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question. After which I endeavoured to make some practical improvement of the whole. This was the method I entered upon.-They were able readily and rationally to answer many important questions I proposed to them: so that, upon trial, I found their doctrinal knowledge to exceed my own expectations. In the improvement of my discourse, when I came to infer and open the blessedness of those who have so great and glorious a God, as had before been spoken of, “ for their everlasting friend and portion,” sundry were much affected; and especially when I exhorted, and endeavoured to persuade them to be reconciled to God," through his dear Son, and thus to secure an interest in his everlasting favour. So that they appeared to be not only enlightened and instructed, but affected and engaged in their souls' concern by this method of discoursing
Lord's day, Dec. 22. Discoursed upon the story of the young man in the gospel, Matth. ix. 16–22. God made it a seasonable word, I am persuaded, to some souls. There were sundry persons of the Indians newly come here, who had frequently lived among Quakers; and being more civilized and conformed to English manners than the generality of the Indians, they had imbibed some of the Quakers' errors, especially this fundamental one, viz. That if men will but live soberly and honestly, according to the dictates of their own consciences, (or the light within), there is then no danger or doubt of their salvation, &c.These persons I found much worse to deal with than those who are wholly under Pagan darkness, who make no pretences to knowledge in Christianity at all, nor have any selfrighteous foundation to stand upon. However, they all, except one, appeared now convinced, that this sober, honest life, of itself, was not sufficient to salvation; since Christ himself had declared it so in the case of the young man. And seemed in some measure concerned to obtain that change of heart, the necessity of which I had been labouring to shew them.
This was likewise a season of comfort to some souls, and in particular to one, (the same mentioned in my Journal of the 16th instant), who never before obtained any settled comfort, though I have abundant reason to think she had passed a saving change some days before.-She now appeared in a heavenly frame of mind, composed and delighted with the divine will. When I came to discourse particularly with her, and to enquire of her, how she got relief and deliverance from the spiritual distresses she had lately been under, she answered in broken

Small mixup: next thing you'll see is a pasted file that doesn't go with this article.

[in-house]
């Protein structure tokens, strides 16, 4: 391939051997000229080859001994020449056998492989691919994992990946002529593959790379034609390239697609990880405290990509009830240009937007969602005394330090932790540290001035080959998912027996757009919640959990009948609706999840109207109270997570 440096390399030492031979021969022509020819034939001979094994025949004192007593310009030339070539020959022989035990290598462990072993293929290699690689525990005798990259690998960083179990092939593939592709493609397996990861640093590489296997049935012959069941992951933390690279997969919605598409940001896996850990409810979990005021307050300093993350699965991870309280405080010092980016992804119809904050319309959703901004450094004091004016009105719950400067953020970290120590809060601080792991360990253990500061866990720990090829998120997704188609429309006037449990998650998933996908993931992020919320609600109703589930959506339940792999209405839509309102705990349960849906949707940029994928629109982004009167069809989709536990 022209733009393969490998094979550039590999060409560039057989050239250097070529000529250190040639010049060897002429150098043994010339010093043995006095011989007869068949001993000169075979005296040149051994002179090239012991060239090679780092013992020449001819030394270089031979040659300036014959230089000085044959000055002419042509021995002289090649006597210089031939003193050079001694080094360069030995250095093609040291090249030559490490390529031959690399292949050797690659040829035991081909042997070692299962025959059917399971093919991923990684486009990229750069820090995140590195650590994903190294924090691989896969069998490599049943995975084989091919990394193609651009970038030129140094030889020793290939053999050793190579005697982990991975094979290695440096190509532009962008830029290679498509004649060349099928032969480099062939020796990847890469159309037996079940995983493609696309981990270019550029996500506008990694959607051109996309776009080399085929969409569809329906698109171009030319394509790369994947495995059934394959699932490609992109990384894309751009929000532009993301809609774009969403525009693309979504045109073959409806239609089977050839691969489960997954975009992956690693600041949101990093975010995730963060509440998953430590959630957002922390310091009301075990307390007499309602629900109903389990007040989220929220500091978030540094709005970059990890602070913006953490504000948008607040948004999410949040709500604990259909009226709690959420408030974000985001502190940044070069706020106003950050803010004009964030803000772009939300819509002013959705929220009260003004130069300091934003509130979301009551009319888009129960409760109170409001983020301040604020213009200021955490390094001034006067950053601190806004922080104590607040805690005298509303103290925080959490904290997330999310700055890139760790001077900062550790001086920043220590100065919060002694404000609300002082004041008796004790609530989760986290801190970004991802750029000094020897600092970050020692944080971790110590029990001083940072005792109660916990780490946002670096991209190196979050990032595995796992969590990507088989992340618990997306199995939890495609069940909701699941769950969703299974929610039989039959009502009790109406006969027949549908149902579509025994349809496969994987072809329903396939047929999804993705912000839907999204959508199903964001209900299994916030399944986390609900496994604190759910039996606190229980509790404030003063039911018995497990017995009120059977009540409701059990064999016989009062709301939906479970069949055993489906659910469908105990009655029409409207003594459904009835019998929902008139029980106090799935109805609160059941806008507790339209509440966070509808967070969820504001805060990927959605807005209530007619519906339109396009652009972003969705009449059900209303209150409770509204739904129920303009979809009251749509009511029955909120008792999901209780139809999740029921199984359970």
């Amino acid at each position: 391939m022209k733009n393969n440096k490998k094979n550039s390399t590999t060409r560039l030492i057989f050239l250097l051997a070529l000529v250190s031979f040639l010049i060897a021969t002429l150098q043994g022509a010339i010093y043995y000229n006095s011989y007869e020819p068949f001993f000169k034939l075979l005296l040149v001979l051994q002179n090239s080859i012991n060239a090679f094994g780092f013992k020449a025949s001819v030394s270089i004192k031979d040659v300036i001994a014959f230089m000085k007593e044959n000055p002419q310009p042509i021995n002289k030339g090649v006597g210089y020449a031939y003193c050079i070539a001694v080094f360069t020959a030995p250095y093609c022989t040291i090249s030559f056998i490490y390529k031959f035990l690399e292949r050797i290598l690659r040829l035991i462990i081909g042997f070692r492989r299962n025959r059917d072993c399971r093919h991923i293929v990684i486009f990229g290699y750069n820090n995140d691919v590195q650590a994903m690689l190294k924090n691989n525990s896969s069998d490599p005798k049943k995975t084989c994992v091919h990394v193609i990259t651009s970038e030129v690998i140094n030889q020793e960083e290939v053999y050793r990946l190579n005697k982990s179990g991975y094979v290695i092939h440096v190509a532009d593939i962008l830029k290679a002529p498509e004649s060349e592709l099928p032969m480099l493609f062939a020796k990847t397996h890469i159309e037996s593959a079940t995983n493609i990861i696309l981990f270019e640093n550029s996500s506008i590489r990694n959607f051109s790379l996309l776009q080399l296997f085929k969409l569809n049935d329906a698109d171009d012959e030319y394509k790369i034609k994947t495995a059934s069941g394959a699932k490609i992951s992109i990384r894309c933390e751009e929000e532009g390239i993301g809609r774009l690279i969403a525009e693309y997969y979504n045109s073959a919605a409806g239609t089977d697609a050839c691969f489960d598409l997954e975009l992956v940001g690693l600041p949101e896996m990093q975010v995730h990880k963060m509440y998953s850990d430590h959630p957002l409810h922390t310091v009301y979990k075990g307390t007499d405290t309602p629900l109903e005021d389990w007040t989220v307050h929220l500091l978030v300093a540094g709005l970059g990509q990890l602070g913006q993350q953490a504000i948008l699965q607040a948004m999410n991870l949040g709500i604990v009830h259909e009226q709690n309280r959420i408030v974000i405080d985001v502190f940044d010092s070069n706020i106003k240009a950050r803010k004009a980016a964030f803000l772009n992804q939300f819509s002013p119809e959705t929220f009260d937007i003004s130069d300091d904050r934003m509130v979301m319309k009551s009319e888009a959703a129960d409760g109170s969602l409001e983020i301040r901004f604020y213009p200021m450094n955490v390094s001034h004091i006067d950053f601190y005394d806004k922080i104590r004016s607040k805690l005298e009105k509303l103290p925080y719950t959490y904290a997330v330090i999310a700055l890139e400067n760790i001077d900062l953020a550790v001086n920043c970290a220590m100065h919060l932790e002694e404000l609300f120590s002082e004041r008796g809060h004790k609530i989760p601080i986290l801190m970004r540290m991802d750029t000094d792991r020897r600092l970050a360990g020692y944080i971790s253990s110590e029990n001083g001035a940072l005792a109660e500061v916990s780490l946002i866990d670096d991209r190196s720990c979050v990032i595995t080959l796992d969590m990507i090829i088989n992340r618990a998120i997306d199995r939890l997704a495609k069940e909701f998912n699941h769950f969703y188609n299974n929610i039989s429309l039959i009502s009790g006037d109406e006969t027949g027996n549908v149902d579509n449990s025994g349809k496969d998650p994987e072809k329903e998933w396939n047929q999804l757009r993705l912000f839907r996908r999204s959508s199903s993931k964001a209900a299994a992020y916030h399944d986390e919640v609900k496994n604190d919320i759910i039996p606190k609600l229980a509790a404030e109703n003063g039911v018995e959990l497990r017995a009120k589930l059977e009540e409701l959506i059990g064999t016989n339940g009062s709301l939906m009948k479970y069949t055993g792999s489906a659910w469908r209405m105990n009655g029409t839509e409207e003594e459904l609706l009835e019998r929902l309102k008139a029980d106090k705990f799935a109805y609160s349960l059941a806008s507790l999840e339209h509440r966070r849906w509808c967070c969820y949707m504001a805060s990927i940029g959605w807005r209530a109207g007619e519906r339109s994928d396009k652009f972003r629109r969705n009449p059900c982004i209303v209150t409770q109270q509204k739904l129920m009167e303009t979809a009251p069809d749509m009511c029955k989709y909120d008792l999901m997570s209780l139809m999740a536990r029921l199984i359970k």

English *, “ Me try, me try, save myself, last my strength be all gone, (meaning her ability to save herself), could not me stir bit further. Den last, me forced let Jesus Christ alone, send me hell if he please.” I said, But you was not willing to go to hell, was you? She replied +, “Could not me help it. My heart he would wicked for all. Could not me make him good;” (meaning she saw it was right she should go to hell, because her heart was wicked, and would be so after all she could do to mend it). I asked her, How she got out of this case? She answered still in the same broken language I, “ By by my heart be grad desperately.” I asked her why her heart was glad? She replied, “ Grad my heart Jesus Christ do what he please with me. Den me tink, grad my heart Jesus Christ send me hell. Did not me care where he put me, me lobe him for all," &c.
And she could not readily be convinced, but that she was willing to go to hell, if Christ was pleased to send her there. Though the truth evidently was, her will was so swallowed up in the
divine will, that she could not frame any hell in her imagination that would be dreadful or undesirable, provided it was but the will of God to send her to it.---Toward night, discoursed to them again in the catechetical method I entered upon the evening before. And when I came to improve the truths I had explained to them, and to answer that question, “But how shall I know whether God has chosen me to everlasting life,” by pressing them to come and give up their hearts to Christ, and thereby “to make their election sure;” they then appeared much affected: and the persons under concern were afresh engaged in seeking after an interest in him; while some others, who had obtained comfort before, were refreshed to find that love to God in themselves, which was an evidence of his electing love to them.